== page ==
THE BUSH LIFE

THE BUSH LIFE
My old boat on Six Mile Lake

THE BUSH LIFE

THE BUSH LIFE
My tent cabin on the Kvechak River

The Bush Life

The Bush Life
My old buddy "KAYAK"

Wednesday, March 30, 2011

Waste of time?

The day I started this Blog, it was kind of on a whim. I was introduced to a Blog that belongs to some friends of mine and found it interesting. So, I decided to start one myself thinking I would have communications more with others who live a remote lifestyle and it would be a good way to exchange ideas and also to share a lifestyle with those who have an interest in remote living and how we do things.

I have worked at it trying to make it as interesting as I can and for some reason it doesn't seem to work and I can't figure out why. I look at other Blogs and many of them have quite a few people participating in their Blog on a regular basis, I often wonder what is it, I am doing wrong.

I have had a few people who started following my Blog say that I should Blog more often so, that is what I started doing and I think I have made some interesting entries. Still no participation. I am starting to feel it is a waste of time to share what I am doing and not having anyone interested enough to join in.

I would really like to have any input as to what I am doing wrong or how I can make it more interesting to have others participate. It makes no sense for me to be basically, the only one reading this Blog. Thanks

Tuesday, March 29, 2011

This will make ya smile

                              Ingenuity at its finest























Monday, March 28, 2011

Here is a poem I found

             The Beauty of No Indoor Plumbing

                      I just went out to pee
                      and much to my aglee
                      it's Thirty below
                      and the sky is aglow
                      with Northern Lights to see.

                      The Northern Lights you see
                      can help to set you free,
                      you'll stand and stare
                      with frozen nose hair
                      and forget you came out to pee.

                      If you give the lights a chance
                      They'll put you in a trance
                      from green to red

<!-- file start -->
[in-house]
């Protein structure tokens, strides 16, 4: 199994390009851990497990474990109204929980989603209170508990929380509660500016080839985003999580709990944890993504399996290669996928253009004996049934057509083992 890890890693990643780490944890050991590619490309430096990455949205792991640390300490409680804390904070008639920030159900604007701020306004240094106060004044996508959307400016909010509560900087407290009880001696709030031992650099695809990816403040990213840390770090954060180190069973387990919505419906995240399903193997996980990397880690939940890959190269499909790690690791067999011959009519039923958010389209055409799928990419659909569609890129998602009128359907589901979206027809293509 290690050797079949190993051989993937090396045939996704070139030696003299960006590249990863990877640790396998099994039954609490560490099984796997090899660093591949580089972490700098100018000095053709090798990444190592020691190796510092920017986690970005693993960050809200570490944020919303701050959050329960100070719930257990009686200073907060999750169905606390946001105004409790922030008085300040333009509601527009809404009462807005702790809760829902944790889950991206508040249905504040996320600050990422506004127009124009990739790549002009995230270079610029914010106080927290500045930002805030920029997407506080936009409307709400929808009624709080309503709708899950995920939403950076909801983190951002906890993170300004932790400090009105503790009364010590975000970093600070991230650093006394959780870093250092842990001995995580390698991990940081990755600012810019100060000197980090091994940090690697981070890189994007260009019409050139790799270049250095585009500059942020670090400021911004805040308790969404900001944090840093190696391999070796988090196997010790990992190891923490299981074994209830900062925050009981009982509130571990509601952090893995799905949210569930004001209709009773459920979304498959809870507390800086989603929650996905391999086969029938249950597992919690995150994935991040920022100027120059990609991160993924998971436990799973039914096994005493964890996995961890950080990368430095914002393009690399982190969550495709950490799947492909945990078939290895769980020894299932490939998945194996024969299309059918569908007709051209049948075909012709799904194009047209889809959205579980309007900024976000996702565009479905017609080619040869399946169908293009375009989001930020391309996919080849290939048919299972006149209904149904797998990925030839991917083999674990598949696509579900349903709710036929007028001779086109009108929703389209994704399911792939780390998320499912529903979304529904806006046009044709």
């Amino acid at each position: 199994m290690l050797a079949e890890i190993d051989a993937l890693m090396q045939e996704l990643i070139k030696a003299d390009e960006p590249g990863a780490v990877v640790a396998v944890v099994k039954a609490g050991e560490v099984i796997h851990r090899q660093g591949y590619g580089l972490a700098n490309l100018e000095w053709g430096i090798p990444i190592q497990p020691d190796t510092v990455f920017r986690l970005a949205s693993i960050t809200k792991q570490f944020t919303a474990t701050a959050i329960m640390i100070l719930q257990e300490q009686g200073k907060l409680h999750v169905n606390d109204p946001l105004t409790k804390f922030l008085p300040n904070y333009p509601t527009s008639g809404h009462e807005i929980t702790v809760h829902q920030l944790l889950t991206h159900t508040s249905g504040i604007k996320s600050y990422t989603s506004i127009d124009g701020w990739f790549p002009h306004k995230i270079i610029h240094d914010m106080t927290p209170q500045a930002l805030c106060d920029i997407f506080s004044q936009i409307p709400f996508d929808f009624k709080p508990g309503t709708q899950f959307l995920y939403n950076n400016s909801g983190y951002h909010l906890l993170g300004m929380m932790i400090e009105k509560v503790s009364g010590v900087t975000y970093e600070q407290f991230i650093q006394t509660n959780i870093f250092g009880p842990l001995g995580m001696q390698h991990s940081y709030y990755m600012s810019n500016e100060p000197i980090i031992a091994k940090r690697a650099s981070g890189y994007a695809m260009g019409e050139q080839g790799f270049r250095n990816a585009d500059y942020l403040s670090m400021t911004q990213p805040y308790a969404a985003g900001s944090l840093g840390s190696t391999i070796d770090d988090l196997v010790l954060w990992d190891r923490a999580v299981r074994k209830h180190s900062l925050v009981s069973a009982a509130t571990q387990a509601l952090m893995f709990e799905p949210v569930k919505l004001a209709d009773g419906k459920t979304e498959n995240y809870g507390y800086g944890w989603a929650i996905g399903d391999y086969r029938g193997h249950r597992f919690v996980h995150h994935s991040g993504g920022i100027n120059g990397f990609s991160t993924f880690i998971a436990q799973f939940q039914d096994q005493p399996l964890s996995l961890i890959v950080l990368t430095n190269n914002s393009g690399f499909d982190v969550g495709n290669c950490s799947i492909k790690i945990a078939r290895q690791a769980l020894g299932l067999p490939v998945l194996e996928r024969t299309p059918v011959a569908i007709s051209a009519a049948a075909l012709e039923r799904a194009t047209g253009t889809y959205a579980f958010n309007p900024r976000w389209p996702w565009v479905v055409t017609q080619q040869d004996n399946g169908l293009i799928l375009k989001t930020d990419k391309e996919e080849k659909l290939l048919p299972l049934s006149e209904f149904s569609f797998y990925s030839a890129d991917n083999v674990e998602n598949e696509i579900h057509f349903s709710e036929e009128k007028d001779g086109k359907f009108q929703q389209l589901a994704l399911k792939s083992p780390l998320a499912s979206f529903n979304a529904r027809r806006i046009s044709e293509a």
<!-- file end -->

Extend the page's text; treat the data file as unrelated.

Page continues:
as you lay back your head
                      and watch their magical dance.

                      It seems from the end of September
                      until I just can't remember
                      it gets so darn cold
                      and the dark gets real old
                      but, the dance of the lights keeps
                      you limber

                      You'll feel so warm inside
                      and the smile you just can't hide,
                      while watching the lights
                      on cold winters nights
                      you really can't beat the ride.

                     It's a ride so pure and free,
                     it's a ride you'll just have to see,
                     at thirty below
                     and the sky aglow,
                     Don't forget you came out to pee.
                 

 poems by Jimmy Tohill / Old Sourdough Studio-Denali.                        

Last trip to the Homestead

This is how the morning started out. It was a bit colder this morning, 20 degrees and the day went on to become nice, sunny, 40 degrees and a breeze out of the North. This is the moon, not sure how I made it double.






Anyway, my friend Dave made the last trip up to the homestead. He had a really nice day to travel but, it certainly wasn't uneventful. He got to within a mile of the property and the freight sled broke down. He left everything there and went up and got a neighbor of mine to give him a hand.